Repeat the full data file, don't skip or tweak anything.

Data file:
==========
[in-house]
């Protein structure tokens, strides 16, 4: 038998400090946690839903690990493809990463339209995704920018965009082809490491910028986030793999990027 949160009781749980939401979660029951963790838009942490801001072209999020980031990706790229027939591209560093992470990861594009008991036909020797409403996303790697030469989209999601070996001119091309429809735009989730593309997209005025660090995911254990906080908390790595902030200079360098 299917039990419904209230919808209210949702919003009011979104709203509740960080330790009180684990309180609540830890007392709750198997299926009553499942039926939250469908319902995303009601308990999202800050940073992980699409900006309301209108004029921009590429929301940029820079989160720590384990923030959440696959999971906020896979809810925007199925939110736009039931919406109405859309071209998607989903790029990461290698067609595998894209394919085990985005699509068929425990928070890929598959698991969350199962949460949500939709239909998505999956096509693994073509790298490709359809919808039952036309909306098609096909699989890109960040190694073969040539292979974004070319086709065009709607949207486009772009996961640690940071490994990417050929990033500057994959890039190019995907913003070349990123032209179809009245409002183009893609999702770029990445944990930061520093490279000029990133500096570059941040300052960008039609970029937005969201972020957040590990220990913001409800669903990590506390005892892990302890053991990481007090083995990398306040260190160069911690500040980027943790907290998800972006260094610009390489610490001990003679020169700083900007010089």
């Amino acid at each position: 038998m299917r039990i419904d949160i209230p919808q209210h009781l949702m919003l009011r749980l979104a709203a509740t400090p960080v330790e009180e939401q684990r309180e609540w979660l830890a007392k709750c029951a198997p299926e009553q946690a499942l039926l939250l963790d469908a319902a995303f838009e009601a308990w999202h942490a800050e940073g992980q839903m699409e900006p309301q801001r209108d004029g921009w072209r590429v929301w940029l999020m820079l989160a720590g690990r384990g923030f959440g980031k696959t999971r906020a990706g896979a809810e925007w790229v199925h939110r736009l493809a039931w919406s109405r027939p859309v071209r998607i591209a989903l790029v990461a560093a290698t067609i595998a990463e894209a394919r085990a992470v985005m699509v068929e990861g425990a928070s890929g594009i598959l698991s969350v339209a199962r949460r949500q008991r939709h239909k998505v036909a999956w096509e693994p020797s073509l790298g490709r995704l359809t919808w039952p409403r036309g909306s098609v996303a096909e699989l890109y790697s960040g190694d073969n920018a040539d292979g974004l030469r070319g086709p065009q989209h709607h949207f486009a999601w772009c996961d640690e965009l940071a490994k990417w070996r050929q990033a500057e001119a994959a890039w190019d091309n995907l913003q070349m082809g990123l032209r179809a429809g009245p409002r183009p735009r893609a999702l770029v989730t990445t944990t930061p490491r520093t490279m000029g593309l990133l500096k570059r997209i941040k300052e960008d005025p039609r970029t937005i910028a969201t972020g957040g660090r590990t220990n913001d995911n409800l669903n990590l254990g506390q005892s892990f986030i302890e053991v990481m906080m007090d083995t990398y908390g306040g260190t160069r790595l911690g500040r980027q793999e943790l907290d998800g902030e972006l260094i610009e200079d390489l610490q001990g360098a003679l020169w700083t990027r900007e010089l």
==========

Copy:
[in-house]
């Protein structure tokens, strides 16, 4: 038998400090946690839903690990493809990463339209995704920018965009082809490491910028986030793999990027 949160009781749980939401979660029951963790838009942490801001072209999020980031990706790229027939591209560093992470990861594009008991036909020797409403996303790697030469989209999601070996001119091309429809735009989730593309997209005025660090995911254990906080908390790595902030200079360098 299917039990419904209230919808209210949702919003009011979104709203509740960080330790009180684990309180609540830890007392709750198997299926009553499942039926939250469908319902995303009601308990999202800050940073992980699409900006309301209108004029921009590429929301940029820079989160720590384990923030959440696959999971906020896979809810925007199925939110736009039931919406109405859309071209998607989903790029990461290698067609595998894209394919085990985005699509068929425990928070890929598959698991969350199962949460949500939709239909998505999956096509693994073509790298490709359809919808039952036309909306098609096909699989890109960040190694073969040539292979974004070319086709065009709607949207486009772009996961640690940071490994990417050929990033500057994959890039190019995907913003070349990123032209179809009245409002183009893609999702770029990445944990930061520093490279000029990133500096570059941040300052960008039609970029937005969201972020957040590990220990913001409800669903990590506390005892892990302890053991990481007090083995990398306040260190160069911690500040980027943790907290998800972006260094610009390489610490001990003679020169700083900007010089």
């Amino acid at each position: 038998m299917r039990i419904d949160i209230p919808q209210h009781l949702m919003l009011r749980l979104a709203a509740t400090p960080v330790e009180e939401q684990r309180e609540w979660l830890a007392k709750c029951a198997p299926e009553q946690a499942l039926l939250l963790d469908a319902a995303f838009e009601a308990w999202h942490a800050e940073g992980q839903m699409e900006p309301q801001r209108d004029g921009w072209r590429v929301w940029l999020m820079l989160a720590g690990r384990g923030f959440g980031k696959t999971r906020a990706g896979a809810e925007w790229v199925h939110r736009l493809a039931w919406s109405r027939p859309v071209r998607i591209a989903l790029v990461a560093a290698t067609i595998a990463e894209a394919r085990a992470v985005m699509v068929e990861g425990a928070s890929g594009i598959l698991s969350v339209a199962r949460r949500q008991r939709h239909k998505v036909a999956w096509e693994p020797s073509l790298g490709r995704l359809t919808w039952p409403r036309g909306s098609v996303a096909e699989l890109y790697s960040g190694d073969n920018a040539d292979g974004l030469r070319g086709p065009q989209h709607h949207f486009a999601w772009c996961d640690e965009l940071a490994k990417w070996r050929q990033a500057e001119a994959a890039w190019d091309n995907l913003q070349m082809g990123l032209r179809a429809g009245p409002r183009p735009r893609a999702l770029v989730t990445t944990t930061p490491r520093t490279m000029g593309l990133l500096k570059r997209i941040k300052e960008d005025p039609r970029t937005i910028a969201t972020g957040g660090r590990t220990n913001d995911n409800l669903n990590l254990g506390q005892s892990f986030i302890e053991v990481m906080m007090d083995t990398y908390g306040g260190t160069r790595l911690g500040r980027q793999e943790l907290d998800g902030e972006l260094i610009e200079d390489l610490q001990g360098a003679l020169w700083t990027r900007e010089l």